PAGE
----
The time of the first transfer came and two weeks afterward we found out that it didn’t work. Once again I was devastated. I kept thinking “IVF is “supposed” to work”. Ya know what though? Sometimes it doesn’t! And it sucks! My wife was bummed but more hopeful.
We decided to try again though right away. I went through another couple procedures and the second transfer WORKED! I had a *feeling* because I was getting a lot of weird pressure behind my belly button which I had never had before. When we found out we cried and were just like “holy sh*t…we’re having a baby”. When the BETA test came back super high from the doctor it started to feel more real too. This was not a chemical pregnancy. It was a “sticky embryo” as they say in the biz. (Fertility biz. Not show biz.)
Seeing the tiny heartbeat at our first ultrasound made it even more real and I fell in love with that little bean-shaped thing in my uterus.
Long story short (hah!)…I’m almost 6 months pregnant now. 🙂 We are waiting to be surprised on if it’s a boy or a girl but we both think it’s a girl. We would like two kids and hope to use my eggs in a couple of years for our second.
What are you most excited about?
I am just excited to fulfill the “mom” title with my wife. I am so excited to know our kid and teach them everything we know and show them beautiful things, hear good music, eat good food and help them to become a strong, smart and kind person. I’m ready for the challenges and the joys. As ready as I’ll ever be I guess.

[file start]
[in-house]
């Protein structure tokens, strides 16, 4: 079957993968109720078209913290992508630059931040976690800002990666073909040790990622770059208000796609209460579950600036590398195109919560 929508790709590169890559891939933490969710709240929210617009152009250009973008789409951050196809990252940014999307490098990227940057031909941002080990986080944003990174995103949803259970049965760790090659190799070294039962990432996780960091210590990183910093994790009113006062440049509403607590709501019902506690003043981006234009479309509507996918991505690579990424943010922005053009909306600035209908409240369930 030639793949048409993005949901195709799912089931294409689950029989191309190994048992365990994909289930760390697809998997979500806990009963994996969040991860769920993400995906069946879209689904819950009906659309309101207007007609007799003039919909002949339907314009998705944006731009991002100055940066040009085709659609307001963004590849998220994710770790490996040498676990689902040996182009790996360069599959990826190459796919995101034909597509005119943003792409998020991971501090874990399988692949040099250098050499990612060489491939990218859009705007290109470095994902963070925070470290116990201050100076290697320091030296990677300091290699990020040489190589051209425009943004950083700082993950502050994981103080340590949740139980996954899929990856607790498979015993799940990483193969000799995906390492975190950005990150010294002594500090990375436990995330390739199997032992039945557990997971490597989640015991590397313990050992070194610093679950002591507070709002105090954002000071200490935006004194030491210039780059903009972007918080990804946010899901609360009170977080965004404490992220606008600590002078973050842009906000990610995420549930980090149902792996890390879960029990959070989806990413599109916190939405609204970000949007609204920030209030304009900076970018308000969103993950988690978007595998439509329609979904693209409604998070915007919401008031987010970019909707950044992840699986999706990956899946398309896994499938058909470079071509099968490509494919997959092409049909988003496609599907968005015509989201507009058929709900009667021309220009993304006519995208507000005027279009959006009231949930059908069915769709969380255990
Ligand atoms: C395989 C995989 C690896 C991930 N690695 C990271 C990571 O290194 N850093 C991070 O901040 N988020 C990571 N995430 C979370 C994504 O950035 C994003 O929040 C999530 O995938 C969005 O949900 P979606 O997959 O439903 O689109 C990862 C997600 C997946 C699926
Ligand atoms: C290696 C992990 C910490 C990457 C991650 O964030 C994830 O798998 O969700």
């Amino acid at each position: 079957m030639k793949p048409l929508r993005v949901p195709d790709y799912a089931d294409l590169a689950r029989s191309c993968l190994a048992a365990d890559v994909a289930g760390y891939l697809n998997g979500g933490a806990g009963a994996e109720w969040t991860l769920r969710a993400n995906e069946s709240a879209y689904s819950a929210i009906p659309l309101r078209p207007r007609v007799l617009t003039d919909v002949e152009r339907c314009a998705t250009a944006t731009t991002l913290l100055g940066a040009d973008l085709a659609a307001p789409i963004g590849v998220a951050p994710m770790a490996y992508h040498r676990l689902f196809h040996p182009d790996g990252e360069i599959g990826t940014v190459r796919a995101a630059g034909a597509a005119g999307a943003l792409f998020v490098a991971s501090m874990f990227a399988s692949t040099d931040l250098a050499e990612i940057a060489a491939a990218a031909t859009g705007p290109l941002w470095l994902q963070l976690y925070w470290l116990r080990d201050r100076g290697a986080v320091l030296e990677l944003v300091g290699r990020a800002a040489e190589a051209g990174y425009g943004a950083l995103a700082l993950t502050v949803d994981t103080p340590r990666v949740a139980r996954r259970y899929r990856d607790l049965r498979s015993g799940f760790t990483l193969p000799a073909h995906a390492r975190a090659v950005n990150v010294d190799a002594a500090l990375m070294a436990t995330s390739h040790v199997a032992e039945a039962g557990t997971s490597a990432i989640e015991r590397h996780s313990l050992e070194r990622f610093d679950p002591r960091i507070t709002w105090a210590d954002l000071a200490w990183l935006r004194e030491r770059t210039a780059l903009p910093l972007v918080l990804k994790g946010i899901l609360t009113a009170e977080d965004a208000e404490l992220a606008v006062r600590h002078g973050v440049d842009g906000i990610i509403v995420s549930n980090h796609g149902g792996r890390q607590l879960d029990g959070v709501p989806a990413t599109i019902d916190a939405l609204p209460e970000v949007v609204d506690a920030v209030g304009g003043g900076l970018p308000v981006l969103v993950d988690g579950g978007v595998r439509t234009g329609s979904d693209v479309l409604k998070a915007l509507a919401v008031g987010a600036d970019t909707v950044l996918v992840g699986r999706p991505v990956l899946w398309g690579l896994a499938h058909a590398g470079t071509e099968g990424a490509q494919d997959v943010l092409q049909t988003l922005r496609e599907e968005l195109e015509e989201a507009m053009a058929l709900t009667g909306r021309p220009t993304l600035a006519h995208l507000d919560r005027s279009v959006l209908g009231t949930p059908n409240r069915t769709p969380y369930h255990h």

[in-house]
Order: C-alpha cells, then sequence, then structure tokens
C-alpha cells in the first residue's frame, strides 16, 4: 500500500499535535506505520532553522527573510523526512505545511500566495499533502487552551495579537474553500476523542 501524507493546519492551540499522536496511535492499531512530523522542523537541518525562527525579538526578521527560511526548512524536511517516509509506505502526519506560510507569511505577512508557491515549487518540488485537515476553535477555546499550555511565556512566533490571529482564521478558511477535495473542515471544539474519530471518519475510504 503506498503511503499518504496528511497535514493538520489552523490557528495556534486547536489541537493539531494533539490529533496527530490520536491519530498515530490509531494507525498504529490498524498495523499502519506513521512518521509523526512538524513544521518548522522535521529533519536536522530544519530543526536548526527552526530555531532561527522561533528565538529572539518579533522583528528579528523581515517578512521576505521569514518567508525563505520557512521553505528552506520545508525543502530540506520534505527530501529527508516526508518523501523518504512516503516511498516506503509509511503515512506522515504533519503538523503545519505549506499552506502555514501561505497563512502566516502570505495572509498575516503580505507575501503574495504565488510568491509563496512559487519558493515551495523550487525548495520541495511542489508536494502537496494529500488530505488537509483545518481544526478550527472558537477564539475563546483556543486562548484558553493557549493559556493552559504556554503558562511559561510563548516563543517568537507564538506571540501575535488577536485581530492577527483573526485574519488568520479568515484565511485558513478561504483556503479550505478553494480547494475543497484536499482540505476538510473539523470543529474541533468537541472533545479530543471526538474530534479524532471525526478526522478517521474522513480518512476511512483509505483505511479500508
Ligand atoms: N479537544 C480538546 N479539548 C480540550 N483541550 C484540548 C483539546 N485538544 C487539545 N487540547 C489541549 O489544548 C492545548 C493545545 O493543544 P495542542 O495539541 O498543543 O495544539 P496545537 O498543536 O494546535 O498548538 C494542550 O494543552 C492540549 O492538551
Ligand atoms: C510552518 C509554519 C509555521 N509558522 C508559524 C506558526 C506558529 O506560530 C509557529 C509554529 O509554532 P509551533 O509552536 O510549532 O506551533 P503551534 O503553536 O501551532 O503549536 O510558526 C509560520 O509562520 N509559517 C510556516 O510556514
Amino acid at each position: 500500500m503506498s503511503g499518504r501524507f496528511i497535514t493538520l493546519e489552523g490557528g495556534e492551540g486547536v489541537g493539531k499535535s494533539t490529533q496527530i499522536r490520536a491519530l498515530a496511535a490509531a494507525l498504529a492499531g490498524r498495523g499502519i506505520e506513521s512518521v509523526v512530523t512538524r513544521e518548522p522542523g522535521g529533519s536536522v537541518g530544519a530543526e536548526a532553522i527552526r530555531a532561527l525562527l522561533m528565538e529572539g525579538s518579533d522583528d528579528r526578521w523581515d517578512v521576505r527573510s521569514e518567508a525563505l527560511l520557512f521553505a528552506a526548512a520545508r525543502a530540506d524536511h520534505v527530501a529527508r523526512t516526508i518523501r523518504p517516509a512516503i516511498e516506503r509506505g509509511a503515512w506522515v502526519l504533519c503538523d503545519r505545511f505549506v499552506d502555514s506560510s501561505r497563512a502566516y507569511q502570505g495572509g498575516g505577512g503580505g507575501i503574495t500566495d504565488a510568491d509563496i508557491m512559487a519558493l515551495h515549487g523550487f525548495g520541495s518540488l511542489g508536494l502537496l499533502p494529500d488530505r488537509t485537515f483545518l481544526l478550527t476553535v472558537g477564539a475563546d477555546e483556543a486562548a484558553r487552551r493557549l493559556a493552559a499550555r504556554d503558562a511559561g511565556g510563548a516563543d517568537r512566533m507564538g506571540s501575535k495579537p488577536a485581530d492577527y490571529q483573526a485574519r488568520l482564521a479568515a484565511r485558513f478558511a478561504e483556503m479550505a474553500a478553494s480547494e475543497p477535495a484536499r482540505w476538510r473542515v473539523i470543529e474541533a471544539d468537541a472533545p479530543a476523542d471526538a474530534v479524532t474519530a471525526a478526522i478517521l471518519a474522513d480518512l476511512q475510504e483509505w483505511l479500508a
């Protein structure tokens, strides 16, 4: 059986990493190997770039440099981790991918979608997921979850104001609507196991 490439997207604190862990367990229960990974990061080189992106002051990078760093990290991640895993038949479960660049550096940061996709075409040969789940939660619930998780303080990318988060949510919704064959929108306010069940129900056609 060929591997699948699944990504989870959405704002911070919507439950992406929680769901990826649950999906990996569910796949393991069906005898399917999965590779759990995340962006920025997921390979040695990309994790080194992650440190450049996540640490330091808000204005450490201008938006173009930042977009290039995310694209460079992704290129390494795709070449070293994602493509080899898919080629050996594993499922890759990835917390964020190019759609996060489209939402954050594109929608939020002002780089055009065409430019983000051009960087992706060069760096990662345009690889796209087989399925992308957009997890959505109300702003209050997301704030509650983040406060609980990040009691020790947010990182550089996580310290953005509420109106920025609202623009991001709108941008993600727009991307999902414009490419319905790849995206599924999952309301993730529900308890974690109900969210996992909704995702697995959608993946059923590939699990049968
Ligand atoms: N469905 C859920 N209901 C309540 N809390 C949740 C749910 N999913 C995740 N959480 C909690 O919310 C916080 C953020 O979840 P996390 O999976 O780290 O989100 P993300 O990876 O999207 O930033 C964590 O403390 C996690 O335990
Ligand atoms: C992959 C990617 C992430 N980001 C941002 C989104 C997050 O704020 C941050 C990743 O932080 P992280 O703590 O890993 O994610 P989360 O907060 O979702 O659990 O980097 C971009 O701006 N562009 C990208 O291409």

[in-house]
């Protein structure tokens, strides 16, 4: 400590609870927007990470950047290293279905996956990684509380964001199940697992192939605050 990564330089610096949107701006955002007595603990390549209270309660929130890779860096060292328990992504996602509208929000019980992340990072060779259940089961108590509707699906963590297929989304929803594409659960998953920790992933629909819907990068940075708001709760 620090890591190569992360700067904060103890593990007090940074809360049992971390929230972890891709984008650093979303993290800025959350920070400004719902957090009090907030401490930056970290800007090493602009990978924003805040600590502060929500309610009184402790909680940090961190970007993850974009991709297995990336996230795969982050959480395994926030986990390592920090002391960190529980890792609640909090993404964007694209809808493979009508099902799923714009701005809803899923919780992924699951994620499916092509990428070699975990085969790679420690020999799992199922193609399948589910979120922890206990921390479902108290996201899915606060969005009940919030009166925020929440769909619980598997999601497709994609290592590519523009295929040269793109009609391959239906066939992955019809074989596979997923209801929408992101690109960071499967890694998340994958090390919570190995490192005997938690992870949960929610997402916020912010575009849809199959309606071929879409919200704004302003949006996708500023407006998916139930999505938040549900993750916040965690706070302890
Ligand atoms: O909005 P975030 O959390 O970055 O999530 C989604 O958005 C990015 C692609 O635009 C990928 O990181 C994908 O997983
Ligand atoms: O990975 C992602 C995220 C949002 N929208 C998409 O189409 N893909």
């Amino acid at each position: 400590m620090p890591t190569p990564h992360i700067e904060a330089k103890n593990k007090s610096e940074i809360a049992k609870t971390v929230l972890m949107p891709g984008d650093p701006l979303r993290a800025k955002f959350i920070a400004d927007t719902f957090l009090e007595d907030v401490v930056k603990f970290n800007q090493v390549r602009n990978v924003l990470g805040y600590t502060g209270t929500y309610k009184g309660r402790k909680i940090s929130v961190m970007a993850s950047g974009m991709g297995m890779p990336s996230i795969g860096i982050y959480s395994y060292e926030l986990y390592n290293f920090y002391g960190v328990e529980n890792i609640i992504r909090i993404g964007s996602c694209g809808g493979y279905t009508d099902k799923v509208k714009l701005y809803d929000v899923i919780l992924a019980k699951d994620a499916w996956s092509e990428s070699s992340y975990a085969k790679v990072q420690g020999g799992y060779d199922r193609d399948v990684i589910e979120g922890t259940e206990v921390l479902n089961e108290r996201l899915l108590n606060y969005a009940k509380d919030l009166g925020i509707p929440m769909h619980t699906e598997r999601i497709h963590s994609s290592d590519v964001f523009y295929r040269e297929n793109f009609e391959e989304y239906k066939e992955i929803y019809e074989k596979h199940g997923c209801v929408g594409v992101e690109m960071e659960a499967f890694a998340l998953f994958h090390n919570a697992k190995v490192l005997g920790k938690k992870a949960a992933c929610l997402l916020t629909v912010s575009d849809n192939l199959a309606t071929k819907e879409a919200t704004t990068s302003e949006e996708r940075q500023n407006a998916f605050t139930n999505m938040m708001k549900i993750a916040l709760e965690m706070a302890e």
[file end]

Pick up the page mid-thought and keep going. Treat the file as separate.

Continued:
What are you most scared about?
Right now my baby is safe and sound in my womb and it terrifies me that one day they will have to go out into the world and people might be mean to them. It puts me into mama bear mode. I’m also scared about someone giving my kid some deadly and preventable disease before they are old enough to be protected. #Vaccinate
Does anything about this pregnancy make it unique?
I’m carrying my wife’s baby. 🙂 I think that’s pretty unique.
What has been the most overwhelming thing about this pregnancy?
The amount of stuff you need even if you want to be kind of minimal. Also the amount of contradicting (and often unprovoked) advice you get from people. I will say I do appreciate veteran mothers immensely. Moms are warriors and women are so bad ass…but there is just a lot of info out there and it can get to be too much! Also the number of ways your baby can hurt themselves or suffocate. I was excited for a rock n’ play but noooo….
For anyone going through reciprocal IVF or IVF in general – any advice?
Everyone’s reason for doing IVF is different but I would say…trust the process. For so long I was on this timeline of when I had to have a kid (influenced by other people I will admit) and timelines rarely work especially when it comes to fertility.
Also, make sure you have an outlet. Whether it’s your spouse/partner or a close friend or infertility group, do not go through the journey alone. Fertility treatments can be financially, physically and emotionally draining and it’s easy to get let it consume you.
Sometimes we feel so rushed and compare ourselves so much to where other people are that we forget that it’s ok to take a step back and reconnect with your spouse/partner and remember why you’re doing what you’re doing. I thought I was going to have two kids by the time I was 27. I’ll be 34 when I have my first baby and I feel like this is the right time now.
Also, practicing mindfulness and gratitude helps you to remember what you really have control over. Spoiler: It’s not much!